Teaching with our WORDS (and all it entails!)
Well practiced teachers draw upon a number of tools in their teaching ‘toolbox’ in each class they take, using a combination of visual demonstration, tactile feedback and ‘hands on’ correction, and verbal cueing and instruction. Recently, we have been reflecting on the power of words and language. How can we use our words to our best ability, what power do they have, and how to refine our language to better serve and inspire our clients.
1. Using words for DIRECTION
At the most fundamental level, our verbal instructions give directional cues for each exercise. These should ideally be clear and easy to comprehend for all attending a group session, explaining what the exercise entails and which body part should be where (without these in our vocabulary, we would be in the dark!!) When training to become a movement teacher, learning a vocabulary of directional cues is the first building block toward helping clients.
Verbs at play might include: pull, press, lift, lower, stand, sit, kneel, lie.
2. Using words to add MEANING and INTENTION
We believe that using language to add meaning can transform the experience of a movement. This goes beyond simple instruction, with select words lending themselves to the nuance and depth of each exercise. ‘Meaning’ verbs may include: lengthen, release, yield, open, float, spiral, sink, scoop.
For example, when descending out of a shoulder bridge, we may describe this as a ‘releasing of the spine into the mat as each vertebra sinks into the floor’. This same movement performed with only simple, directional cues, ‘lie on your back and lift and lower the spine’, is missing that vital piece of rich information that makes a shoulder bridge, a shoulder bridge, the sequential spinal movement. Clearly, using words for MEANING can offer clarity and purpose to the movements.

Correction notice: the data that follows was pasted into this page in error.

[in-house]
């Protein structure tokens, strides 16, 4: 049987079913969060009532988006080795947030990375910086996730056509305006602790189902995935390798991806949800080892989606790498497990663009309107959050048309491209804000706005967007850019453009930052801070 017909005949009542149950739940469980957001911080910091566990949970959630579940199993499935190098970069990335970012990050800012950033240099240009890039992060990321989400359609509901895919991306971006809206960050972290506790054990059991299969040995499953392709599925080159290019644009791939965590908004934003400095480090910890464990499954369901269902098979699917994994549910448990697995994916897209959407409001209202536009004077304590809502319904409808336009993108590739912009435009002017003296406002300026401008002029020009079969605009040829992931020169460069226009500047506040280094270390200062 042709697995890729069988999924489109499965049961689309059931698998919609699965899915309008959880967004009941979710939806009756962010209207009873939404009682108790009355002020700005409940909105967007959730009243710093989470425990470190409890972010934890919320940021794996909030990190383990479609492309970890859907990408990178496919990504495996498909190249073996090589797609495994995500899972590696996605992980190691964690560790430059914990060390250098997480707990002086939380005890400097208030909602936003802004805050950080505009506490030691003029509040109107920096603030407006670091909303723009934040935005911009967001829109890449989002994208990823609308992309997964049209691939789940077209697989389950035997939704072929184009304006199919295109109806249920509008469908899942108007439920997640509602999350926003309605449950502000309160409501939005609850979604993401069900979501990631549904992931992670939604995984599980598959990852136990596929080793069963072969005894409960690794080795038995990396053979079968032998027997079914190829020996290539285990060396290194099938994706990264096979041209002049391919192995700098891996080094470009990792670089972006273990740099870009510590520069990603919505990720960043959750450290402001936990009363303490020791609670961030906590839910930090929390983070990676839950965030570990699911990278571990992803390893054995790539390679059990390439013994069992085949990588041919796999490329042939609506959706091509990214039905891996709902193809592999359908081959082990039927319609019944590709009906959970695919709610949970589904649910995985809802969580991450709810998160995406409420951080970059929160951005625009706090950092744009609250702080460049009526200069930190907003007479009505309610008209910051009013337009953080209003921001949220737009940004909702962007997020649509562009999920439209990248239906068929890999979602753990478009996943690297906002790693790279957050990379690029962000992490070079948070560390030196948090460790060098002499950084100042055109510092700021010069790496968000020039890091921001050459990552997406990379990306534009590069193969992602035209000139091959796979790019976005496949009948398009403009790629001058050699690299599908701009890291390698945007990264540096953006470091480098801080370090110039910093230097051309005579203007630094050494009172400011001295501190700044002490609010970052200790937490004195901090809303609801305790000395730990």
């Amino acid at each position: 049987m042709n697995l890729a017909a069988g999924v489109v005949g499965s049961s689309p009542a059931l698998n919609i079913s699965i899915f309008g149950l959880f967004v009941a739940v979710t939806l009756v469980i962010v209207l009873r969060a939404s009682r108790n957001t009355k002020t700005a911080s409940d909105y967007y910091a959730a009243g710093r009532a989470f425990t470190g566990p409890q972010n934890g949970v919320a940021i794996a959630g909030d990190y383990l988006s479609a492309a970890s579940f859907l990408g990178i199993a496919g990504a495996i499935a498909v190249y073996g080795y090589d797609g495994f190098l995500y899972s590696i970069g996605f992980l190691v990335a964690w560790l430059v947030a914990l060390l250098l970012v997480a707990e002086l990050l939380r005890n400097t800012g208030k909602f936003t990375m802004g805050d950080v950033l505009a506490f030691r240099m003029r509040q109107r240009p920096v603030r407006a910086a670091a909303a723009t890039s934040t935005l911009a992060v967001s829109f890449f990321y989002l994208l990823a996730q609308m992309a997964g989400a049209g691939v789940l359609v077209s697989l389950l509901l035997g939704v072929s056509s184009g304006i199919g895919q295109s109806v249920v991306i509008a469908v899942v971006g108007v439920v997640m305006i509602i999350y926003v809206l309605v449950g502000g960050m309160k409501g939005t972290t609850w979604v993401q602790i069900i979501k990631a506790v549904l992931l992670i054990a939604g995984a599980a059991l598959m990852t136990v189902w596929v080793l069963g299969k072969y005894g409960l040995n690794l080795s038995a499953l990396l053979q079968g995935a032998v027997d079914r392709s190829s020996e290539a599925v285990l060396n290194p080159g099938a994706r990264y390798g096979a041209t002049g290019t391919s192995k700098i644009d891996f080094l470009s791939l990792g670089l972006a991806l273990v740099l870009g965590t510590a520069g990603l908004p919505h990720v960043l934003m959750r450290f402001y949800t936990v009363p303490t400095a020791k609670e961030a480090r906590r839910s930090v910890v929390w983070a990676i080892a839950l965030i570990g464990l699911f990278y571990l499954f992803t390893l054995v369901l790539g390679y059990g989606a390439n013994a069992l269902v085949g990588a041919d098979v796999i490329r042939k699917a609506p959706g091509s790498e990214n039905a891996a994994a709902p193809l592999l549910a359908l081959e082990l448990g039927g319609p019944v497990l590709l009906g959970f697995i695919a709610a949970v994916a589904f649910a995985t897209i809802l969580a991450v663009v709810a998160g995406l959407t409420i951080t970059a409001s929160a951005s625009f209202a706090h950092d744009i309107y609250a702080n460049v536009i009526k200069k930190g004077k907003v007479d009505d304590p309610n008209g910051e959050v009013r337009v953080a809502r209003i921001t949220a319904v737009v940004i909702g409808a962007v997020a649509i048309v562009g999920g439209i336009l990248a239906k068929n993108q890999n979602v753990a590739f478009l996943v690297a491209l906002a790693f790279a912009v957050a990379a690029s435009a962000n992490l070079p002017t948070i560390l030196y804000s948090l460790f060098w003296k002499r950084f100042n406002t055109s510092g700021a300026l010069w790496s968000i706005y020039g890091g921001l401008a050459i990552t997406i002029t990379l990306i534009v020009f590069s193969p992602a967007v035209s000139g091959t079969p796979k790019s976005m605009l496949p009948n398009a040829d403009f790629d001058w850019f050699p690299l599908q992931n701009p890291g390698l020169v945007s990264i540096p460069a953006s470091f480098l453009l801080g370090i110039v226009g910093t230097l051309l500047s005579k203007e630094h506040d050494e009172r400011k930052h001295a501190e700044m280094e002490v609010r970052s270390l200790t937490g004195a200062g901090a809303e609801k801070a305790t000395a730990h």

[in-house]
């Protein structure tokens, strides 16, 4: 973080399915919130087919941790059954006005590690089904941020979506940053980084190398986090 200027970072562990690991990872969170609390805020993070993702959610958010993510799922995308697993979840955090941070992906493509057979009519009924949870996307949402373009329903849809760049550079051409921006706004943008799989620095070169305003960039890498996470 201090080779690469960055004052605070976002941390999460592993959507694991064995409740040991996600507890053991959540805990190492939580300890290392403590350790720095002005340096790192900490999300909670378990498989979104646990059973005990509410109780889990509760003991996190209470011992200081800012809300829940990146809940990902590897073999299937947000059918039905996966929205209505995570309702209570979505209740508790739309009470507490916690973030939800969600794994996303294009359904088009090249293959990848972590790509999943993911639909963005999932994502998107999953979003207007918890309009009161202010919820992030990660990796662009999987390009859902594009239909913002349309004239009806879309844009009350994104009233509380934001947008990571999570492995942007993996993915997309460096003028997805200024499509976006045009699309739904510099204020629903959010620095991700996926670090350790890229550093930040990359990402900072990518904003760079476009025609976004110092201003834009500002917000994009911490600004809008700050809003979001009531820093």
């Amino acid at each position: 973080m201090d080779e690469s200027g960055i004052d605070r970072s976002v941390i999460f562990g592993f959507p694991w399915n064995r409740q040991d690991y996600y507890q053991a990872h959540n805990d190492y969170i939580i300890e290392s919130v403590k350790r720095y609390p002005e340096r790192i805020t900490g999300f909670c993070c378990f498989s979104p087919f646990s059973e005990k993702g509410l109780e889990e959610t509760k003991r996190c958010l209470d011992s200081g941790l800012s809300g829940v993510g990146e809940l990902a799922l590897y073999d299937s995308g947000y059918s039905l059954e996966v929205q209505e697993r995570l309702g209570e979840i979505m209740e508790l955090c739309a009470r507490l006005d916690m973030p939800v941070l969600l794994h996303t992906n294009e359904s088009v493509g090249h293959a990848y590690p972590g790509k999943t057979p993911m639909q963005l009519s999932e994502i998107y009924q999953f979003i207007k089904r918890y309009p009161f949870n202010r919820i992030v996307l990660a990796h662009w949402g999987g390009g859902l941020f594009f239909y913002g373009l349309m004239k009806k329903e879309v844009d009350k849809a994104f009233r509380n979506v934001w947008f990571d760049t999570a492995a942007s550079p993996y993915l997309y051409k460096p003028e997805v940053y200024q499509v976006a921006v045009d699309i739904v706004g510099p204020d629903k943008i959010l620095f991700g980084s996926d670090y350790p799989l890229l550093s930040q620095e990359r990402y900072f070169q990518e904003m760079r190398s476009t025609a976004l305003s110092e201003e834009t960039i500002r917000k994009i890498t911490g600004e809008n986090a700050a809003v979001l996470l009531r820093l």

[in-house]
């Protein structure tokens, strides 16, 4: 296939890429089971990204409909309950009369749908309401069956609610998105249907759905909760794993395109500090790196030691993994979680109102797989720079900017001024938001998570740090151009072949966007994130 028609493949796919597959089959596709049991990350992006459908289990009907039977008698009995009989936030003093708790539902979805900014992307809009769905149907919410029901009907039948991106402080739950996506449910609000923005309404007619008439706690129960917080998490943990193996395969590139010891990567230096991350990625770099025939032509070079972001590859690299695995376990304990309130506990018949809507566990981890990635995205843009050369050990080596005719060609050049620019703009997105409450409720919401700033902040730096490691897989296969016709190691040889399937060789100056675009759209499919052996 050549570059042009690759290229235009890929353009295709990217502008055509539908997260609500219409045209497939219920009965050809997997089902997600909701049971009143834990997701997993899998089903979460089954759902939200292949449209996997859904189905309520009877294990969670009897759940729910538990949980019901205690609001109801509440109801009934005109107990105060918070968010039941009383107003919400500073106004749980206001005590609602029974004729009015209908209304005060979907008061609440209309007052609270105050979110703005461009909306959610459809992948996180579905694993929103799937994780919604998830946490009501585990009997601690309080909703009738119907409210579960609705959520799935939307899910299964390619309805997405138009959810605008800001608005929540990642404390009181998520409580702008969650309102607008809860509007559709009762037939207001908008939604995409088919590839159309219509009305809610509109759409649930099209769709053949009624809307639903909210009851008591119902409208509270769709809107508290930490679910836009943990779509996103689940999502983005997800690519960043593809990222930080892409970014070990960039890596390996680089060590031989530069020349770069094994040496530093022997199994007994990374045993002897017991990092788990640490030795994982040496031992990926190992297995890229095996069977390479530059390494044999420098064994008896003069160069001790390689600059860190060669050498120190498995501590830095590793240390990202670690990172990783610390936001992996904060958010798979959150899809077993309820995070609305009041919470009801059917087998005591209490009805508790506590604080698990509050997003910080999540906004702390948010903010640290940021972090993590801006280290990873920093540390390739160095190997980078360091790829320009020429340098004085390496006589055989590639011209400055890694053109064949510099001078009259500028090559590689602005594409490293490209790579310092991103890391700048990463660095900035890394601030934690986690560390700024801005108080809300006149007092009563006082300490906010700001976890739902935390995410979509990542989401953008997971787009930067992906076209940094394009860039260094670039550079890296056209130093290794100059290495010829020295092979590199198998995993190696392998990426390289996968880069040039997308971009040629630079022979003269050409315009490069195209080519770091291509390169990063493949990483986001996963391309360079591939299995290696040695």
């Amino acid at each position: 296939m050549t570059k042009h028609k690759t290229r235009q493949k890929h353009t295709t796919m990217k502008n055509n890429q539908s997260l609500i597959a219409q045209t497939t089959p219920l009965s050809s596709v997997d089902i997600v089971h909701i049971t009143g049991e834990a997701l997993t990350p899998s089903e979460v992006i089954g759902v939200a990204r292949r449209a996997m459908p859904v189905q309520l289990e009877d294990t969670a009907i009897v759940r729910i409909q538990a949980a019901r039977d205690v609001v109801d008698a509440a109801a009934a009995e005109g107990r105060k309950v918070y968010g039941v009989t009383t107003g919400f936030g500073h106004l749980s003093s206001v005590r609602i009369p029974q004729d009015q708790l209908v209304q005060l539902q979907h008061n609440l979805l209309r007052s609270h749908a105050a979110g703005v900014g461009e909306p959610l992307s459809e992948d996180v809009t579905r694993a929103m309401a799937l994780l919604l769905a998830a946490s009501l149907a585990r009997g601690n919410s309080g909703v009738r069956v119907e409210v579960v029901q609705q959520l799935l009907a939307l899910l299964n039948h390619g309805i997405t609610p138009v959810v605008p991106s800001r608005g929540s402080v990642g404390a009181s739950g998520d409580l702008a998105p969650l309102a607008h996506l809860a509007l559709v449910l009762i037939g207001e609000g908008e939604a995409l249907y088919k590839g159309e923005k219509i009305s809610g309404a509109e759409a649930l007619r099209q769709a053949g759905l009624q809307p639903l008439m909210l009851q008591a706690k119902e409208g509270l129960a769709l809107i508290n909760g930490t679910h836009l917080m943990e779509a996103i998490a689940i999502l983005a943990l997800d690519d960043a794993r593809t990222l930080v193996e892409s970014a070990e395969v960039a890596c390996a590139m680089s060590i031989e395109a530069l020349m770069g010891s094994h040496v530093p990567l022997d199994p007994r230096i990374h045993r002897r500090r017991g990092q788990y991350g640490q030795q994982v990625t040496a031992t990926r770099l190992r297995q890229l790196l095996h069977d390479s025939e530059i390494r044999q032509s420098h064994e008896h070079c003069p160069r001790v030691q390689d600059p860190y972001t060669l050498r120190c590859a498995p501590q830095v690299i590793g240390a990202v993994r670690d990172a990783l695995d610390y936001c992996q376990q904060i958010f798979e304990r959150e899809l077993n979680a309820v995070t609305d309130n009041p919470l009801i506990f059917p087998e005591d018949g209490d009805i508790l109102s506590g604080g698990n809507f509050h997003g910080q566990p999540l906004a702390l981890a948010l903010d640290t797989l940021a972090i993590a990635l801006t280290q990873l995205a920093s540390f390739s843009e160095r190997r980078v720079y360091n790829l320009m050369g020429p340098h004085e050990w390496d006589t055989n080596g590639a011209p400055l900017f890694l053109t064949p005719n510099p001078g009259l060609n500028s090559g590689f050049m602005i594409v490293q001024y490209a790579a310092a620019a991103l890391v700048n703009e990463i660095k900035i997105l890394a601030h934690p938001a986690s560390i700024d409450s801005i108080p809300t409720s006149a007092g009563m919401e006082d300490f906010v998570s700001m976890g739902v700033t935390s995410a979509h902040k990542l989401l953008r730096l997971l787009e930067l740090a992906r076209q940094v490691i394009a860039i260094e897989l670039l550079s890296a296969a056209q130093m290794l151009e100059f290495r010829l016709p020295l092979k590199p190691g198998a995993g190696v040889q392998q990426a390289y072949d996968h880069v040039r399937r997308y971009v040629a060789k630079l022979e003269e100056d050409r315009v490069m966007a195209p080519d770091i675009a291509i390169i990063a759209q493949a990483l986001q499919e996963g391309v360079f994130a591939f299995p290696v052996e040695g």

3. Moving BEYOND WORDS…
Language is so much more than words! Using INTONATION, RHYTHM and VOLUME can add personality and flair to teaching. Do you recall having any teachers at school that had a monotonous voice? Do you remember anything they taught you?! Using the three tools above can be a powerful combination to deliver any of the below during a class:
- A supportive, gentle pace – a quiet voice accompanied by soft MEANING words (ease, release, unfurl)
- A dynamic energy – varying vocal volume and intonation during a class to add interest, moments of crescendo accompanied by moments of mindfulness.
- A flowing rhythm – certain movements call for rhythm and pacing! Sharp, short words can add a faster paced rhythm, as can clicking fingers (The Hundreds comes to mind). Long delivery of words, savouring the syllables, can lend itself to a longer, fluid movement like a Roll Up or Cat Stretch.
4. A final note on LANGUAGE for ENCOURAGEMENT and PRAISE
We are increasingly mindful of the language we use with clients and are always seeking to improve on our teaching skills. Our mission statement is clear, ‘to empower each and every client’. Empowering and inspiring language is an essential part of this. This is vitally important when we meet clients who are new to Pilates, or have suffered with chronic pain or a challenging injury, and can very often be nervous of movement. The language we use with one individual may be completely different to the next, so that we do our upmost to reinforce confidence and to give positive encouragement to any individual, at any age or ability.
Communication is a skill that can be constantly fine-tuned, refined and developed for all of us. Which is why we truly believe it’s worth spending the time on reflection, attending courses and classes for ourselves, to keep fine-tuning our teaching practice. Our words matter. As teachers, we will continue to do our best to use them wisely!